If Levi’s Stadium had a roof, Beyoncé would have blown it off with her explosive performance of "Formation" during the halftime show at February’s Super Bowl 50.
Beyoncé not only upstaged ostensible headliners Coldplay, but outdid her 2013 game-changing mid-game performance, with and without Destiny’s Child. The politically charged "Formation" number certainly offered far more brass than even jazz great Al Hirt did during the first Super Bowl halftime show in 1967.
Queen Bee’s growing gridiron legend loomed when Adele revealed over the weekend that she'd turned down the Super Bowl LI gig. The British singer reportedly told a concert audience in Los Angeles Saturday: “I can't dance or anything like that.”
Which might be true – but that’s no reason for Adele to skip a roll in the deep in front of potentially her biggest audience ever.
Still, Adele's comments underscored the increasing role of the halftime spectacle in generating pre- and post-Super Bowl buzz, threatening to overshadow the game (and even the commercials).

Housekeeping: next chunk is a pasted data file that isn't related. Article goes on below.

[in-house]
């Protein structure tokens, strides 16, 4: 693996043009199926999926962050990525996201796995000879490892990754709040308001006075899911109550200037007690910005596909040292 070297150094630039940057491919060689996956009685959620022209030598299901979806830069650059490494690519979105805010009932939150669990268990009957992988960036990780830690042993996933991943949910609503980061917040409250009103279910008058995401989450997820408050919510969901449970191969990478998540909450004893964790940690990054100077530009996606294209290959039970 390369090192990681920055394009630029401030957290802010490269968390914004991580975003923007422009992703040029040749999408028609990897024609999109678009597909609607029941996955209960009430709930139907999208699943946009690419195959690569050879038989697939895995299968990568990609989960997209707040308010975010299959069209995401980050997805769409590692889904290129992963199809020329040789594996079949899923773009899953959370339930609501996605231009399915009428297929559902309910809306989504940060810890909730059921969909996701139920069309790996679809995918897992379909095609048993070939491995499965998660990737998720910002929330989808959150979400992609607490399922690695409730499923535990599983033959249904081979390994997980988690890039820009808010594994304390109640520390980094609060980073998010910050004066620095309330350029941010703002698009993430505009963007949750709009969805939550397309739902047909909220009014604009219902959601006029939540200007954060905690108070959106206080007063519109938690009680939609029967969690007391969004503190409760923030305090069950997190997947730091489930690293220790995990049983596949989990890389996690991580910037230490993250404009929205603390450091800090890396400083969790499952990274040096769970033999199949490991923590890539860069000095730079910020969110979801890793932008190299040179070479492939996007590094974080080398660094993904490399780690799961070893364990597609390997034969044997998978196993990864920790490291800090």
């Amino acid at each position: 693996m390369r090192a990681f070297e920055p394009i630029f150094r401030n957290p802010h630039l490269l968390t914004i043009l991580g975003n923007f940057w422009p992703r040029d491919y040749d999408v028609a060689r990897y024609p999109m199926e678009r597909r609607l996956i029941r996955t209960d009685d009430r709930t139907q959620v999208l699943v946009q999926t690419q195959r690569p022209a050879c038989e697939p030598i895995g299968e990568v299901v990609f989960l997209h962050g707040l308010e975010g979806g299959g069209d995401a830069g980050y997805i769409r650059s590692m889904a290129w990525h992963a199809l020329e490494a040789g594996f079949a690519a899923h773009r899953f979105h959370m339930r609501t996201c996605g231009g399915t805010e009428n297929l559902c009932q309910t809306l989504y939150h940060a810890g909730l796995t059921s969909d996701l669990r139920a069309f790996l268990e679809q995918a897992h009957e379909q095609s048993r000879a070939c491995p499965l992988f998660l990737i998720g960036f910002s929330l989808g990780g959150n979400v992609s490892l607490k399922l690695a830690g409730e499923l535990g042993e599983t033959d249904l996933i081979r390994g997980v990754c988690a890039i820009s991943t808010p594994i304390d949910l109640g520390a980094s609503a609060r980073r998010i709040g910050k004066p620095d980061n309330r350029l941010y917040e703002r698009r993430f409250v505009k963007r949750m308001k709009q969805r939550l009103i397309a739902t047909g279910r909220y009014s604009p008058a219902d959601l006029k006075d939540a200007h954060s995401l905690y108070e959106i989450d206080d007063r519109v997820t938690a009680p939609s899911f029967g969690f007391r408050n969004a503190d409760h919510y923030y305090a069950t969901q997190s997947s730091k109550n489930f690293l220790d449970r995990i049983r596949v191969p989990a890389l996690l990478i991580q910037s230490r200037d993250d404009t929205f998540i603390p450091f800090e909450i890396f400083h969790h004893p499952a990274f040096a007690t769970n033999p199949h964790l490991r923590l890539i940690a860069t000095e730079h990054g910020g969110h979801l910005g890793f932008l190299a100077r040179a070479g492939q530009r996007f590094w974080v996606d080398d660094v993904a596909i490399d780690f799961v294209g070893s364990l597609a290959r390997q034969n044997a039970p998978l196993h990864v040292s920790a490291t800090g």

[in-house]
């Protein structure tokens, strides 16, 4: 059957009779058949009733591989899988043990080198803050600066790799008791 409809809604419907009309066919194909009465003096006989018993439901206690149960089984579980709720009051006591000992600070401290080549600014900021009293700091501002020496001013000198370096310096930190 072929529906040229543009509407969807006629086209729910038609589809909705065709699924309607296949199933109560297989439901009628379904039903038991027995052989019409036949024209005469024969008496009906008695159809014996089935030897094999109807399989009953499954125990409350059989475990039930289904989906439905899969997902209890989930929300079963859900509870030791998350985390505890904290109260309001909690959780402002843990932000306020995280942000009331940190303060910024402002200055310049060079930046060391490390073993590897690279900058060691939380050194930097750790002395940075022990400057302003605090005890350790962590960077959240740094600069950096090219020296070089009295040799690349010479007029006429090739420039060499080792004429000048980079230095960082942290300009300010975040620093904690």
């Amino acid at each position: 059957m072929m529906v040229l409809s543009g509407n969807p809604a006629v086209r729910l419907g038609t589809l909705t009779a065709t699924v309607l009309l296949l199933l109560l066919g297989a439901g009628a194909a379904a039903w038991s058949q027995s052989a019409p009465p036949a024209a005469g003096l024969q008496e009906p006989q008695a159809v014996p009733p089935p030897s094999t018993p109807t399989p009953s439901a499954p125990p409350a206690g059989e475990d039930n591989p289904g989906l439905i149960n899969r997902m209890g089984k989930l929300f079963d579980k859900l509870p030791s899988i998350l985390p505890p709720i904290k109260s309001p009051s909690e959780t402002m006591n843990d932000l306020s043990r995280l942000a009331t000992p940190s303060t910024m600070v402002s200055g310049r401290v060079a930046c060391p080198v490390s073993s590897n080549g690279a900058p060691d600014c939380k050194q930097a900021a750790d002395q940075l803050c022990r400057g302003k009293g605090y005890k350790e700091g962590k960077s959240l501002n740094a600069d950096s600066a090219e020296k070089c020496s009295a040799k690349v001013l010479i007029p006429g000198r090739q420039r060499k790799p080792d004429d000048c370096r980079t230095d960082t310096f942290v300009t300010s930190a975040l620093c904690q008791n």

Blame (or credit) Janet Jackson, whose infamous "wardrobe malfunction" at the hand of Justin Timberlake in 2004 revealed the full potential of the halftime spectacular that her brother Michael’s electrifying performance hinted at 11 years earlier.
The post-Janet Jackson years brought more seemingly "safe" halftime acts, many of them aging former bad boys: Paul McCartney, the Rolling Stones, Prince, Bruce Springsteen and The Who all mounted memorable sets.
In more recent years, audiences have been treated to the more contemporary and physically dynamic likes of the Black Eyed Peas, Bruno Mars and Katy Perry, whose bizarre poorly dancing shark became an online meme last year.
While Adele might have accurately described her dancing skills, she erred – as fans of many of past halftime performers can attest – in declaring that the show “is not about music.”
Adele might not even be able to dance as well as Perry's clumsy left shark. But she can captivate with her voice, and create her own version of spectacle via her persona as an ordinary human with an extraordinary talent.
She proved as much during her "Carpool Karaoke" stint in January with James Corden, which stands as her most mobile performance. The only thing she would need to move at the Super Bowl is the crowd.
Jere Hester is Director of News Products and Projects at the City University of New York Graduate School of Journalism. He is also the author of "Raising a Beatle Baby: How John, Paul, George and Ringo Helped us Come Together as a Family." Follow him on Twitter.